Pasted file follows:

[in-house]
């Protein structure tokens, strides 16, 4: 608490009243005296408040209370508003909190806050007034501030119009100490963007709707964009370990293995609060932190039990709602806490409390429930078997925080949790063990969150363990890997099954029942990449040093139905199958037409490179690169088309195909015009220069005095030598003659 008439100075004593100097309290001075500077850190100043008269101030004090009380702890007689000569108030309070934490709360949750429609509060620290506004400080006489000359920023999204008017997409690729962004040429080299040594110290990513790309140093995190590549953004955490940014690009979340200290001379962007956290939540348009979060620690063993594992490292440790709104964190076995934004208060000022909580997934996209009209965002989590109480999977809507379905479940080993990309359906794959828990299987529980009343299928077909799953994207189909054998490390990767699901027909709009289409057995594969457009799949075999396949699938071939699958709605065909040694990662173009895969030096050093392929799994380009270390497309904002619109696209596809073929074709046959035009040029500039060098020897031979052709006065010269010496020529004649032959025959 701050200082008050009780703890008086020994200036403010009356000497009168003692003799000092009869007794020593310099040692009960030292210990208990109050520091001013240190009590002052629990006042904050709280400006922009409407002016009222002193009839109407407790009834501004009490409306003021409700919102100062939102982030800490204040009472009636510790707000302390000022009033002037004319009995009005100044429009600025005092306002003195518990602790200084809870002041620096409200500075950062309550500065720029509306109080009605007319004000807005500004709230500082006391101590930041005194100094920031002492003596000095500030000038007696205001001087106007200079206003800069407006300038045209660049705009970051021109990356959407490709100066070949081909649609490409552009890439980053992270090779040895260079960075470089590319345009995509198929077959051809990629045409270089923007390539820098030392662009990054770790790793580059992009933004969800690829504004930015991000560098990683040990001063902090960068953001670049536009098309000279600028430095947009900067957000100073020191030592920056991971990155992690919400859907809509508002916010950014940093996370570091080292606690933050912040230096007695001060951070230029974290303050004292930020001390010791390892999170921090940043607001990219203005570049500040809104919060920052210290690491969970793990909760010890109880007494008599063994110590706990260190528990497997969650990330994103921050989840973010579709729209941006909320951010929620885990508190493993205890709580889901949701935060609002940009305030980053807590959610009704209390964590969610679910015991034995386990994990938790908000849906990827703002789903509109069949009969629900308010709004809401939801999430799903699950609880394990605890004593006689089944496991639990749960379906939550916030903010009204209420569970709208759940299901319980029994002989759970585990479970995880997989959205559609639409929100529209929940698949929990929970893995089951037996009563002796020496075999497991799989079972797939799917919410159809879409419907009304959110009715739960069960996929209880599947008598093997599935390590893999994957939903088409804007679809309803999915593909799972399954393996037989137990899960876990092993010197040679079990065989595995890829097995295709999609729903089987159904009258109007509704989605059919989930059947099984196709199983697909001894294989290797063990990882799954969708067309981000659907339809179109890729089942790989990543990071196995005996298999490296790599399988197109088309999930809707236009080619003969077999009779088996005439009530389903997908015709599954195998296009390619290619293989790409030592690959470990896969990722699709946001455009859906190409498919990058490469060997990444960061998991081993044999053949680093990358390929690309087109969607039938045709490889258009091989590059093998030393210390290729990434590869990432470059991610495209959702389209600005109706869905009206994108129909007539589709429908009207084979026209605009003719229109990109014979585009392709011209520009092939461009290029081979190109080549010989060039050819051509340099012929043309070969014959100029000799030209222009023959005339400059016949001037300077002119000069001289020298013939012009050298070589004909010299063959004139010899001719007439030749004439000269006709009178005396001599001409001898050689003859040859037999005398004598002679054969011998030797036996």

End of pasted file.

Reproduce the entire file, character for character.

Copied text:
[in-house]
């Protein structure tokens, strides 16, 4: 608490009243005296408040209370508003909190806050007034501030119009100490963007709707964009370990293995609060932190039990709602806490409390429930078997925080949790063990969150363990890997099954029942990449040093139905199958037409490179690169088309195909015009220069005095030598003659 008439100075004593100097309290001075500077850190100043008269101030004090009380702890007689000569108030309070934490709360949750429609509060620290506004400080006489000359920023999204008017997409690729962004040429080299040594110290990513790309140093995190590549953004955490940014690009979340200290001379962007956290939540348009979060620690063993594992490292440790709104964190076995934004208060000022909580997934996209009209965002989590109480999977809507379905479940080993990309359906794959828990299987529980009343299928077909799953994207189909054998490390990767699901027909709009289409057995594969457009799949075999396949699938071939699958709605065909040694990662173009895969030096050093392929799994380009270390497309904002619109696209596809073929074709046959035009040029500039060098020897031979052709006065010269010496020529004649032959025959 701050200082008050009780703890008086020994200036403010009356000497009168003692003799000092009869007794020593310099040692009960030292210990208990109050520091001013240190009590002052629990006042904050709280400006922009409407002016009222002193009839109407407790009834501004009490409306003021409700919102100062939102982030800490204040009472009636510790707000302390000022009033002037004319009995009005100044429009600025005092306002003195518990602790200084809870002041620096409200500075950062309550500065720029509306109080009605007319004000807005500004709230500082006391101590930041005194100094920031002492003596000095500030000038007696205001001087106007200079206003800069407006300038045209660049705009970051021109990356959407490709100066070949081909649609490409552009890439980053992270090779040895260079960075470089590319345009995509198929077959051809990629045409270089923007390539820098030392662009990054770790790793580059992009933004969800690829504004930015991000560098990683040990001063902090960068953001670049536009098309000279600028430095947009900067957000100073020191030592920056991971990155992690919400859907809509508002916010950014940093996370570091080292606690933050912040230096007695001060951070230029974290303050004292930020001390010791390892999170921090940043607001990219203005570049500040809104919060920052210290690491969970793990909760010890109880007494008599063994110590706990260190528990497997969650990330994103921050989840973010579709729209941006909320951010929620885990508190493993205890709580889901949701935060609002940009305030980053807590959610009704209390964590969610679910015991034995386990994990938790908000849906990827703002789903509109069949009969629900308010709004809401939801999430799903699950609880394990605890004593006689089944496991639990749960379906939550916030903010009204209420569970709208759940299901319980029994002989759970585990479970995880997989959205559609639409929100529209929940698949929990929970893995089951037996009563002796020496075999497991799989079972797939799917919410159809879409419907009304959110009715739960069960996929209880599947008598093997599935390590893999994957939903088409804007679809309803999915593909799972399954393996037989137990899960876990092993010197040679079990065989595995890829097995295709999609729903089987159904009258109007509704989605059919989930059947099984196709199983697909001894294989290797063990990882799954969708067309981000659907339809179109890729089942790989990543990071196995005996298999490296790599399988197109088309999930809707236009080619003969077999009779088996005439009530389903997908015709599954195998296009390619290619293989790409030592690959470990896969990722699709946001455009859906190409498919990058490469060997990444960061998991081993044999053949680093990358390929690309087109969607039938045709490889258009091989590059093998030393210390290729990434590869990432470059991610495209959702389209600005109706869905009206994108129909007539589709429908009207084979026209605009003719229109990109014979585009392709011209520009092939461009290029081979190109080549010989060039050819051509340099012929043309070969014959100029000799030209222009023959005339400059016949001037300077002119000069001289020298013939012009050298070589004909010299063959004139010899001719007439030749004439000269006709009178005396001599001409001898050689003859040859037999005398004598002679054969011998030797036996």